Cali, Holly and Mel are twenty-something childhood friends, reuniting for some fun around the Christmas holidays; yes, a film that reminds us that those festivities aren’t too far away. Dismayed to realise that they might very well have gotten old without realising it they decide to throw caution to the wind and seek out some fun. That fun involves the lavish estate belonging to Cali’s uncle who just so happens to be away for the holidays. Their fun is interrupted by an unknown assailant and after a ruckus the three are left confronted with a body and no easy way to explain it to the authorities.
A dark and intense thriller that pits friend against friend as they each have a different opinion on how best to broach the circumstances. Do they own up and be honest, or be deceitful and lie? Body is an example of one of those films where, although a slightly extreme scenario, the viewer will find themselves wondering what they themselves would do in a similar situation.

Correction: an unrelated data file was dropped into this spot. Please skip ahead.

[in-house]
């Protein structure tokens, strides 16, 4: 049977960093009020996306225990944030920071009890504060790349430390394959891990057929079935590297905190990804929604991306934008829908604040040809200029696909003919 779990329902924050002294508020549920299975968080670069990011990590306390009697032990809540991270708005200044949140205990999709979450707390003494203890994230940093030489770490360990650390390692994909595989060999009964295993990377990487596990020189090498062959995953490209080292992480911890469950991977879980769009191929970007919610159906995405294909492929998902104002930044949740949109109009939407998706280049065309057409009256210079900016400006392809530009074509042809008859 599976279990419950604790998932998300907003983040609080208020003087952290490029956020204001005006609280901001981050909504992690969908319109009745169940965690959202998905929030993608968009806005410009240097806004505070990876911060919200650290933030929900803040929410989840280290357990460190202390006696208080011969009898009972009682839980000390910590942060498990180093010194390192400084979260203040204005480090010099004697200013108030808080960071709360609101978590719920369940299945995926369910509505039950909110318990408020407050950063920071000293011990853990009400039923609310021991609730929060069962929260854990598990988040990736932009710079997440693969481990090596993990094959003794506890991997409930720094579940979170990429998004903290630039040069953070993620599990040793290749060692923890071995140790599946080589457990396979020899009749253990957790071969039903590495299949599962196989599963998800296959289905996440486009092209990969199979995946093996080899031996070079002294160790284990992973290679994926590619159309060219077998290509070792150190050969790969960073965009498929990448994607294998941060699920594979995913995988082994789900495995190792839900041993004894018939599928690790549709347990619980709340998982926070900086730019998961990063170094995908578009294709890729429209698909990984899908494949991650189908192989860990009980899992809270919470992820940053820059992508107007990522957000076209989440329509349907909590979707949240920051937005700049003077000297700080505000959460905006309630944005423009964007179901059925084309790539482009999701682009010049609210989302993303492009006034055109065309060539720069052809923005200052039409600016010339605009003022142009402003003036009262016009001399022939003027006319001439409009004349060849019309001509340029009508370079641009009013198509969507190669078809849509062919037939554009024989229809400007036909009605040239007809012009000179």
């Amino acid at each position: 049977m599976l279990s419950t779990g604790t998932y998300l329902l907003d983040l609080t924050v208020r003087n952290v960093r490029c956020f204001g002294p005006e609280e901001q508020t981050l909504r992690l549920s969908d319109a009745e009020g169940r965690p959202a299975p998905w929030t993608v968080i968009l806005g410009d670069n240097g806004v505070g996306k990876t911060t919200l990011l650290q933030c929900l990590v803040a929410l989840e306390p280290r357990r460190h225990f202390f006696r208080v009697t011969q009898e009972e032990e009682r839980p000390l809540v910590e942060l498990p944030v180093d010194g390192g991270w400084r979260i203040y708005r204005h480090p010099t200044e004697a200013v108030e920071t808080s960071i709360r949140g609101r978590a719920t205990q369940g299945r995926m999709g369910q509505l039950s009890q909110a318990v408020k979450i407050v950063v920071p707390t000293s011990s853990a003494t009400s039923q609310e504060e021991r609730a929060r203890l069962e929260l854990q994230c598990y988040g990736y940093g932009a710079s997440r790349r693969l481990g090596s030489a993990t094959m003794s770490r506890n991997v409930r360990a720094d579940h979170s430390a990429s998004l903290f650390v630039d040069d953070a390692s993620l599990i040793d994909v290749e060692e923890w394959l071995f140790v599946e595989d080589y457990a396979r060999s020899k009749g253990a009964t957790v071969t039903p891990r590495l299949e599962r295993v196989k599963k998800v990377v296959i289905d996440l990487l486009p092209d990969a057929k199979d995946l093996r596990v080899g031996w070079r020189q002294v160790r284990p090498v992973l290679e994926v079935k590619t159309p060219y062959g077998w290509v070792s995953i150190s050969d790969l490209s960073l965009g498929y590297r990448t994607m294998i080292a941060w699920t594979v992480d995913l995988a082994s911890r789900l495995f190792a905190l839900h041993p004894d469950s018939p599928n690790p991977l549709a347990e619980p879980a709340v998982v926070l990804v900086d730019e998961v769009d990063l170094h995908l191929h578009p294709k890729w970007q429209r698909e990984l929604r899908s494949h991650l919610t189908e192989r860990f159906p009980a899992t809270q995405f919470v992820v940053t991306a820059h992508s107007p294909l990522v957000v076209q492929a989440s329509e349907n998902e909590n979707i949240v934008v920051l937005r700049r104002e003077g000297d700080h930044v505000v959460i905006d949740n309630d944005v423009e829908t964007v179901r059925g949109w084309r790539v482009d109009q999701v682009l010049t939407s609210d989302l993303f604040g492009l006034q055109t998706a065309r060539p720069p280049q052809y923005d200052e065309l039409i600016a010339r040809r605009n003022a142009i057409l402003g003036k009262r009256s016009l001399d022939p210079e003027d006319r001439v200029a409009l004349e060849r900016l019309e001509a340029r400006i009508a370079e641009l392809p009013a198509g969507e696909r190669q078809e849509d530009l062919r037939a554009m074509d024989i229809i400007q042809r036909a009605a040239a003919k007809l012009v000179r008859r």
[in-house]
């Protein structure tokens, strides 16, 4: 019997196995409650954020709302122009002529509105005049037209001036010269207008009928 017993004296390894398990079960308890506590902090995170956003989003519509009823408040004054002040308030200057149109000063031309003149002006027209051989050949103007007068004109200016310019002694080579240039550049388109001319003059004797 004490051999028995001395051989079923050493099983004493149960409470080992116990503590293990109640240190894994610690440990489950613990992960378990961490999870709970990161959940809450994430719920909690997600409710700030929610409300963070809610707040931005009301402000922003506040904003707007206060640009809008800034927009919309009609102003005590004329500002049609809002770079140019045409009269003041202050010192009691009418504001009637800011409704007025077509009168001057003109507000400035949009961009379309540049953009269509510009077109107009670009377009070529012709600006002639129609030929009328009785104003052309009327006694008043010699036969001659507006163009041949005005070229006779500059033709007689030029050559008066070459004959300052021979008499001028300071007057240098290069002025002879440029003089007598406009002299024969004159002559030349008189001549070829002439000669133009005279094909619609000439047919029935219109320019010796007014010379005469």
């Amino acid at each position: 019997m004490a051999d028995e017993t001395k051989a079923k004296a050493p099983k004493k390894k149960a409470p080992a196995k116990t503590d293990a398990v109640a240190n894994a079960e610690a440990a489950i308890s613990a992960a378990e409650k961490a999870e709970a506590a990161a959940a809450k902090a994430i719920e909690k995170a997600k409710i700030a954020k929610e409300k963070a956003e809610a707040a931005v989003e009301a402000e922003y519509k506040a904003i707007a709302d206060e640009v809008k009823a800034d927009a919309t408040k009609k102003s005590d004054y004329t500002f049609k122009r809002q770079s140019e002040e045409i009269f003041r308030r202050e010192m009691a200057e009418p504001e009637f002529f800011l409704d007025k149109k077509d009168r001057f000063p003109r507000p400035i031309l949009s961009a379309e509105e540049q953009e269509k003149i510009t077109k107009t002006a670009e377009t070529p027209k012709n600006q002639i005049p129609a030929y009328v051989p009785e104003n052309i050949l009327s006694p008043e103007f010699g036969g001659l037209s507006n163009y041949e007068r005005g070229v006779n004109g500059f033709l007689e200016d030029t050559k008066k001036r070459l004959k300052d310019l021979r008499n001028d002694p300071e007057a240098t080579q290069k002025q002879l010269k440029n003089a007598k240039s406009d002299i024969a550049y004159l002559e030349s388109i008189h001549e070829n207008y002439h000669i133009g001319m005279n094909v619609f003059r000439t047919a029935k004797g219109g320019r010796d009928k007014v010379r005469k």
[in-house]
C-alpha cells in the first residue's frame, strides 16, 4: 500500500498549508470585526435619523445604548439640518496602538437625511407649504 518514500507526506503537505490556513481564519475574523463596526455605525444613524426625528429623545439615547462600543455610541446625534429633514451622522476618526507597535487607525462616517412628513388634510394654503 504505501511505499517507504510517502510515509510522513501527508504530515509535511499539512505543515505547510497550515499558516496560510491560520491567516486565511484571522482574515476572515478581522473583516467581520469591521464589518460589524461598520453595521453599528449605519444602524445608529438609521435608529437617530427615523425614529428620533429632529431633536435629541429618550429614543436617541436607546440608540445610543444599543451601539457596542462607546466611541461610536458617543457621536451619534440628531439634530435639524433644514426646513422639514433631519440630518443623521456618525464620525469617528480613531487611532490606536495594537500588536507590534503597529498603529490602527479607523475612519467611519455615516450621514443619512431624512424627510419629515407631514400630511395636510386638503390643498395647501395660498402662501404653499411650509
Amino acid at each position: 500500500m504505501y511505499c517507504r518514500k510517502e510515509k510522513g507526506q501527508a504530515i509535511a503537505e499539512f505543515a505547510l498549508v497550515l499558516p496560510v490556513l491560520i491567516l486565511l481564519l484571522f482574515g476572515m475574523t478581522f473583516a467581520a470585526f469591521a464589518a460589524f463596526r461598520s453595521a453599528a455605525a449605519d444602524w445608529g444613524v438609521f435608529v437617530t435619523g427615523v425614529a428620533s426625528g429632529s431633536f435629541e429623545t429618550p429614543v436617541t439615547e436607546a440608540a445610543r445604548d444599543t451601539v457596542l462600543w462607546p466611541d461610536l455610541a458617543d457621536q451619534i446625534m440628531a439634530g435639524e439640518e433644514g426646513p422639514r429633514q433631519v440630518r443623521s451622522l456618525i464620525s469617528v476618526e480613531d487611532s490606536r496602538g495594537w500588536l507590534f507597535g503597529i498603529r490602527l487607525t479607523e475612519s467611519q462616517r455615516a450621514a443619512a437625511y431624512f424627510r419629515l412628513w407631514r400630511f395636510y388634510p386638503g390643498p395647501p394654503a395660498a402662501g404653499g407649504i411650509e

Body excels by taking its time to get to know the characters. The majority of the film is spent purely with these three women and it’s good to know who they are and what they’re like before being thrust into a moral quandary. Even more interesting is how each personality then twists and evolves as they vie for self-preservation.
Interestingly co-writers and directors Dan Berk and Robert Olsen devised Cali, Mel and Holly to each represent one of Sigmund Freud‘s models of the human psyche, namely id, ego and superego. The three actresses all do a fantastic job of embodying their characters, and as no one is necessarily that wrong with their idea or conviction; each will find an emphatic audience ready to rally to their cause.
Finally this is an all-female film that doesn’t feature the central cast hung up on relationships and work. There’s something rejuvenating about having a female skew to this sort of story. It’s not that often a film of this type features purely women, usually it would be just men or possibly would have a solitary female, a girlfriend of one of the men.
As the snowball spirals, Body loses some of it’s charm but not enough to shake the attention. An excellent idea that will spark debate within the audience, Body is an intense thriller that explores the darker side of human morality.
Body is available to watch on Shudder now.
This review was first published on THN.